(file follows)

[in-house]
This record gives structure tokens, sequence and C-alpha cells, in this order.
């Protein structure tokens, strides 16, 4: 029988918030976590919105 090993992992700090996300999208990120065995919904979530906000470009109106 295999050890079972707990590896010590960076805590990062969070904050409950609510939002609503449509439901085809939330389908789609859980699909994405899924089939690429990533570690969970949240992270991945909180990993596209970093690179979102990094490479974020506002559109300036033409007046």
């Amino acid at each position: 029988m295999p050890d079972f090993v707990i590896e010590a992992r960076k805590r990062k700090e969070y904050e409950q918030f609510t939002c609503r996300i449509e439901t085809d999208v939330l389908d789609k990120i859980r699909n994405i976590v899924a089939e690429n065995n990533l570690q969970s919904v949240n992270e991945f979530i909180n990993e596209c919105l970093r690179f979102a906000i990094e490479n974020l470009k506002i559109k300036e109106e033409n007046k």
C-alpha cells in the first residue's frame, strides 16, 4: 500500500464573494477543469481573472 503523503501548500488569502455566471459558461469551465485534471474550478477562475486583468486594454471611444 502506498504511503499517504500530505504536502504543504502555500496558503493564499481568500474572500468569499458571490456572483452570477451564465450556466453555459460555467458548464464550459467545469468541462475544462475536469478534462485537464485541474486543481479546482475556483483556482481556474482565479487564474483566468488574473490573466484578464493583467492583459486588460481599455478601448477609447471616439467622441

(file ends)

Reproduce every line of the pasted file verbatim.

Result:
[in-house]
This record gives structure tokens, sequence and C-alpha cells, in this order.
């Protein structure tokens, strides 16, 4: 029988918030976590919105 090993992992700090996300999208990120065995919904979530906000470009109106 295999050890079972707990590896010590960076805590990062969070904050409950609510939002609503449509439901085809939330389908789609859980699909994405899924089939690429990533570690969970949240992270991945909180990993596209970093690179979102990094490479974020506002559109300036033409007046």
């Amino acid at each position: 029988m295999p050890d079972f090993v707990i590896e010590a992992r960076k805590r990062k700090e969070y904050e409950q918030f609510t939002c609503r996300i449509e439901t085809d999208v939330l389908d789609k990120i859980r699909n994405i976590v899924a089939e690429n065995n990533l570690q969970s919904v949240n992270e991945f979530i909180n990993e596209c919105l970093r690179f979102a906000i990094e490479n974020l470009k506002i559109k300036e109106e033409n007046k």
C-alpha cells in the first residue's frame, strides 16, 4: 500500500464573494477543469481573472 503523503501548500488569502455566471459558461469551465485534471474550478477562475486583468486594454471611444 502506498504511503499517504500530505504536502504543504502555500496558503493564499481568500474572500468569499458571490456572483452570477451564465450556466453555459460555467458548464464550459467545469468541462475544462475536469478534462485537464485541474486543481479546482475556483483556482481556474482565479487564474483566468488574473490573466484578464493583467492583459486588460481599455478601448477609447471616439467622441